I'm a white, middle class, married with two kids, Christian, college-educated, home-owning woman, and I am a minority.
That may not make much sense to you at first glance. But here's the catch:
I'm a Christian, and I live in Utah.
It's strange to identify with a faith tradition that holds majority rule and influence in this country and yet be a minority in my state of residence. According to the most recent census, 62.2 percent of Utah's population is composed of members of the Church of Jesus Christ of Latter-day Saints, or Mormon, in shorthand. The Salt Lake valley exists and is a thriving metropolis of commerce and culture because of the Mormon pioneers who made the trek to Utah from their place of exile, Nauvoo, Illinois, in 1847.
The LDS faith is in the fibers of this great mountain state, and it's grid through which Salt Lake City operates, quite literally: All of the streets in the city are numbered in relation to the Temple. There's no getting around it. This place is decidedly Mormon.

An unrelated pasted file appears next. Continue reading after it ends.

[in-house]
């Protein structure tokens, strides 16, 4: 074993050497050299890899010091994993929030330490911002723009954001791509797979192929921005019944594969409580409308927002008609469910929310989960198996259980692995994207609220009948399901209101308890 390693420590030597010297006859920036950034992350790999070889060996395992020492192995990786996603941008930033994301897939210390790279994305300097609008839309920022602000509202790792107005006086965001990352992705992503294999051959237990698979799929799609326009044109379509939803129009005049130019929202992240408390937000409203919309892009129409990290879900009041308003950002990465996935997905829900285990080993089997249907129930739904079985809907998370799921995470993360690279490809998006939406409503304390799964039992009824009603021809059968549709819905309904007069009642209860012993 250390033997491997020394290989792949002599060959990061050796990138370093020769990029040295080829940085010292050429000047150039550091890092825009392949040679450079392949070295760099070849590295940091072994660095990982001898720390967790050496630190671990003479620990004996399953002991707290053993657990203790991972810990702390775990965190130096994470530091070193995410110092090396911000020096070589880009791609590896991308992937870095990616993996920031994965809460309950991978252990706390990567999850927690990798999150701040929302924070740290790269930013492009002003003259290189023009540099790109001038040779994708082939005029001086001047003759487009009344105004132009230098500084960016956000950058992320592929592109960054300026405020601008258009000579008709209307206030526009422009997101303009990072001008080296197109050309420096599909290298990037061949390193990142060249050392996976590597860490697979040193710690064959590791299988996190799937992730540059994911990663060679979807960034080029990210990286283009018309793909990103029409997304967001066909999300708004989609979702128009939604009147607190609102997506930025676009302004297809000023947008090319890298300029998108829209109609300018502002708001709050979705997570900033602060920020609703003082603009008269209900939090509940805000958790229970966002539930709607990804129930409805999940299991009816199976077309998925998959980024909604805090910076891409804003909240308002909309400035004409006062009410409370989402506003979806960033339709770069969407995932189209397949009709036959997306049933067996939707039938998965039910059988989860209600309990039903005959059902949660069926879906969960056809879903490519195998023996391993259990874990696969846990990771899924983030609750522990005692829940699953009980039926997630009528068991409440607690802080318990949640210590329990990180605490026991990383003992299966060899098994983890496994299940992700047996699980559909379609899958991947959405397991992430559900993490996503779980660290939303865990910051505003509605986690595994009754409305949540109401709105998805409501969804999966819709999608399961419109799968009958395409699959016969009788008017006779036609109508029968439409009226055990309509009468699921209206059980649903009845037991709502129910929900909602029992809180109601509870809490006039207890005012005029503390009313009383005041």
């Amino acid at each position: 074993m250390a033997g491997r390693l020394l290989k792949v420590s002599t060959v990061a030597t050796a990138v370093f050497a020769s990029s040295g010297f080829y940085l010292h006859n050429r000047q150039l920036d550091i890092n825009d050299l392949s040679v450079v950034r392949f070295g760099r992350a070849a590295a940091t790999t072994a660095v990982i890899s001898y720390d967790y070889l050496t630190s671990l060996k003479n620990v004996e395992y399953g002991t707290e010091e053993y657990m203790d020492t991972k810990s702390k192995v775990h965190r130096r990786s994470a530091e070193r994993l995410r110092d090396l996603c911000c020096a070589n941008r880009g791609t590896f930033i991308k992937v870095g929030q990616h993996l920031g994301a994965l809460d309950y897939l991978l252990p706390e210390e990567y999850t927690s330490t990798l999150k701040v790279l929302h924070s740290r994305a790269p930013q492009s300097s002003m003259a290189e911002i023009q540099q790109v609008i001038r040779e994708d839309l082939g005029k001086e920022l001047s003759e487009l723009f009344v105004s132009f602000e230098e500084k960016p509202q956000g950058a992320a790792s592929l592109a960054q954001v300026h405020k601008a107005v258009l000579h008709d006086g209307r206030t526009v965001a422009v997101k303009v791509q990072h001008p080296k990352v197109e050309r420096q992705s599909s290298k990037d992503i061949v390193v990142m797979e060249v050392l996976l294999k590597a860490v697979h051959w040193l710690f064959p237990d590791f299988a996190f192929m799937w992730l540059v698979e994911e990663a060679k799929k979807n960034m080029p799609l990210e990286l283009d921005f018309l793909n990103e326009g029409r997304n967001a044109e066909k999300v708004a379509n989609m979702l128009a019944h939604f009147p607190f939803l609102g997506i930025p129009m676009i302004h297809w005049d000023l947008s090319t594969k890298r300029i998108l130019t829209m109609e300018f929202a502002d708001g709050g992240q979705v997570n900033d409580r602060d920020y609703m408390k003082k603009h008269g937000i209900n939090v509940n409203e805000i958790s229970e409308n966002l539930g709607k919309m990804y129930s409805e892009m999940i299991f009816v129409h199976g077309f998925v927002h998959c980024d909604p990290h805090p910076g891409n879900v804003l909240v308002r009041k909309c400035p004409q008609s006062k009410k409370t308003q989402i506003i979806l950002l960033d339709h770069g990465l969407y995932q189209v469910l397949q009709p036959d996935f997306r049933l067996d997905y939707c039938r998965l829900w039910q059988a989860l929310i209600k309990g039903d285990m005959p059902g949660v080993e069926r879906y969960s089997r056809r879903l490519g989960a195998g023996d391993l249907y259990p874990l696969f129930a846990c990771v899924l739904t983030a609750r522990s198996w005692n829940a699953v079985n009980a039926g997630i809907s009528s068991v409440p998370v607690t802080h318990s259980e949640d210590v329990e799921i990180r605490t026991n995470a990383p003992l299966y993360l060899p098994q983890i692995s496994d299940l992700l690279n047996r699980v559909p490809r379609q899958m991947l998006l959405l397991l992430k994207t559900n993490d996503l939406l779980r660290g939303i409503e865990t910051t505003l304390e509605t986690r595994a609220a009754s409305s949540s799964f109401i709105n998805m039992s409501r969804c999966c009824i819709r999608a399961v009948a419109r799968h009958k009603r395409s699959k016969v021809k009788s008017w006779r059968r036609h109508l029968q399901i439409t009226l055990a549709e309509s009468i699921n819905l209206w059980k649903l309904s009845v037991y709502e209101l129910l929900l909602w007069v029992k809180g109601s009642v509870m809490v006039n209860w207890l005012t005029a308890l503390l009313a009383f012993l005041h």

And I am decidedly not.
It makes for some interesting conversations. No matter where I go or who I talk to, when I tell people that I live in Utah, I get the skeptical one-eyebrow look, with the question, "Utah? Really?" Yes, really. "Wow, what's THAT like?"
Truth is? It's great. I love this place. I actually hesitate to write about my love for Utah, and SLC in particular because I like that it's a hidden, underrated gem in the western states. Everyone is always excited about places like Portland and Seattle and Austin, so I don't dare tell them about the great coffee, good food, celebrity sightings, beautiful scenery and active community of Salt Lake ...1
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